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Die Musik by Gustav Klimt

Music, colour and allegories in Die Musik I by Gustav Klimt

Cristina Mura

Musician
4th February 2021

The world of art history holds a fascination and attraction for those who, like me, cannot stop discovering more and more new - and lesser-known - works by famous painters. In fact, there are some of their works, starting from simple drafts, that deserve our interest just like the one I will present to you in this article. Obviously, this research work always comes after a careful study of the best-known paintings, those that characterise the artist in question and represent him in the eyes of the world.

Here is the work 'Die Musik I' by Gustav Klimt.


Gustav Klimt: life

Gustav Klimt was an Austrian painter and one of the most significant artists of the Viennese Secession.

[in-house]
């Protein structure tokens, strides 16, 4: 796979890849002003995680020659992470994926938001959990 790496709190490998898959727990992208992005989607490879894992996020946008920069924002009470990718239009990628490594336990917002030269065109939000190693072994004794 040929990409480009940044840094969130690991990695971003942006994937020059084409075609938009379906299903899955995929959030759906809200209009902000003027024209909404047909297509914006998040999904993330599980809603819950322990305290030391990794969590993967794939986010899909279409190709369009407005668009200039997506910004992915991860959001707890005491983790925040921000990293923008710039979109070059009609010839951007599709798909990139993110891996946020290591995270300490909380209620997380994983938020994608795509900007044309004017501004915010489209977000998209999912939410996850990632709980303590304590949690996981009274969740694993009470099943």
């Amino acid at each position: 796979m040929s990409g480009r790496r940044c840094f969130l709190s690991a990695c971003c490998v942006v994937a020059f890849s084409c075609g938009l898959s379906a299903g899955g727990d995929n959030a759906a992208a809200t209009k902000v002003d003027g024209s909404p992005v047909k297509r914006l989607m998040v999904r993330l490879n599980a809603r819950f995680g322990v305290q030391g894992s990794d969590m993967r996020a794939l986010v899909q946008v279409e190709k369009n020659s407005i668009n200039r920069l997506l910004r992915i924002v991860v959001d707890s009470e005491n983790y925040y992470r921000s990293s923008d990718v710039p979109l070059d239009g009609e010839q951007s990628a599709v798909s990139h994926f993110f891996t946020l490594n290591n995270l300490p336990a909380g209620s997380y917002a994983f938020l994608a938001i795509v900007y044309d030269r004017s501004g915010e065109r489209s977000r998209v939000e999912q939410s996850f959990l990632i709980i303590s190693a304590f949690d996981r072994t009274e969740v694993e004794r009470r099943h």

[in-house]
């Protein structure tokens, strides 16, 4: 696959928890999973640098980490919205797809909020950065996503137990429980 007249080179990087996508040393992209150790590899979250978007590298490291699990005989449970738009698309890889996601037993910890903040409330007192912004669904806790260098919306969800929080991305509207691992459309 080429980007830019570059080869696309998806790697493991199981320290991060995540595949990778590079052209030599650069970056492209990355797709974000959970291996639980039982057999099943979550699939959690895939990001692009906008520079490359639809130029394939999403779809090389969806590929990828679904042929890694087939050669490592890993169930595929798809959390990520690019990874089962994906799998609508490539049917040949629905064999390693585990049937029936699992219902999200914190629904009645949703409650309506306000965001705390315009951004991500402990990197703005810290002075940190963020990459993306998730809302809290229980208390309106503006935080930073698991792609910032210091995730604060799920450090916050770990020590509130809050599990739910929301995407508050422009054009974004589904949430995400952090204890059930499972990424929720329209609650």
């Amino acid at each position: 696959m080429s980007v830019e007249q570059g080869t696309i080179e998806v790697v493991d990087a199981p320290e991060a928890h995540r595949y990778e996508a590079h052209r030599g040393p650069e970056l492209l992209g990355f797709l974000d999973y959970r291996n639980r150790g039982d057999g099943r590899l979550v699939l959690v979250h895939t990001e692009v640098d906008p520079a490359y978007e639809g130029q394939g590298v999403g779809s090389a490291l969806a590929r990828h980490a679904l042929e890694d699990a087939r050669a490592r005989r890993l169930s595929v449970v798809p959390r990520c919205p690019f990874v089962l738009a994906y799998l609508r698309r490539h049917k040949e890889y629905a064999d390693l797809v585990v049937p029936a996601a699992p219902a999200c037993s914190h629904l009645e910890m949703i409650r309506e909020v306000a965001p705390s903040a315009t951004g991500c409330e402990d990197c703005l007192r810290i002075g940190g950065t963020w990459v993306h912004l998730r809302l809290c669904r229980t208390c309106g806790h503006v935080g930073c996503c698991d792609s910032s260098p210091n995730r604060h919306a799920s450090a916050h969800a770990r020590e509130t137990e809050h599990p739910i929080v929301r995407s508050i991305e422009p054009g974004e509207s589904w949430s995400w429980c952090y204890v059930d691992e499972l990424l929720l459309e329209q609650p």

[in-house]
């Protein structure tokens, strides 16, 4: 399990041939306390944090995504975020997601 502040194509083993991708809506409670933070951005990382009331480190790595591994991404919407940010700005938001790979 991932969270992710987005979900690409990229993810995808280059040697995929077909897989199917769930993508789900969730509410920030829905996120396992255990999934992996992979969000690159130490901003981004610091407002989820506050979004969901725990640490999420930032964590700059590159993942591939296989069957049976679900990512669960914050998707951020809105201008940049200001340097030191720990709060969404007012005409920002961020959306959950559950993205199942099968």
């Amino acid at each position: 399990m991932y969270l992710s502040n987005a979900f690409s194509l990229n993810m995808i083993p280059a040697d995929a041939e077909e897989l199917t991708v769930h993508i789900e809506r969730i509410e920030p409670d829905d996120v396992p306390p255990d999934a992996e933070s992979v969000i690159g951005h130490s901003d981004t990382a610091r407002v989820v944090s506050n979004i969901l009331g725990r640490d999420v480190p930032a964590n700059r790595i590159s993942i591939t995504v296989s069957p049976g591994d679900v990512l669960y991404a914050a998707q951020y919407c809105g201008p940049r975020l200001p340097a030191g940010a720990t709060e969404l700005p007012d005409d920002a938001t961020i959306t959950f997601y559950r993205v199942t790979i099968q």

Klimt was born in 1862 in a suburb of Vienna, the second of seven siblings: his father, Ernst Klimt, was a goldsmith and his mother, Anna Finster, was an educated woman and opera singer. After attending primary school, Klimt was admitted to the Austrian School of Arts and Crafts (Kunstgewerbeschule) where he studied applied art until 1883.


He was a founding member and key president of the Vienna Secession in 1897 and its magazine Ver Sacrum. Their symbol was Pallas Athena, the Greek goddess of wisdom and the arts. The aims of the Vienna Secession were to provide a platform for exhibiting unconventional young artists and to attract the best foreign artists to Vienna. The association was aimed at all types of artists, including realists, naturalists and abstracts.


"The symbol of Secessionism was Pallas Athena, the Greek goddess of wisdom and good causes, whom Klimt depicted in one of his masterpieces."

Two important phases can be distinguished during Klimt's life:Two important phases can be distinguished during Klimt's life:


Klimt's "golden" or "golden" period, marked by the dominance of gold, the marked two-dimensionality, the use of meaningful symbolism and the prevalence of female figures. Numerous works by the Viennese artist belong to the Golden Age: 'The Three Ages of Woman' (1905), 'Danae' (1907-1908) and 'The Tree of Life' (1905-1909).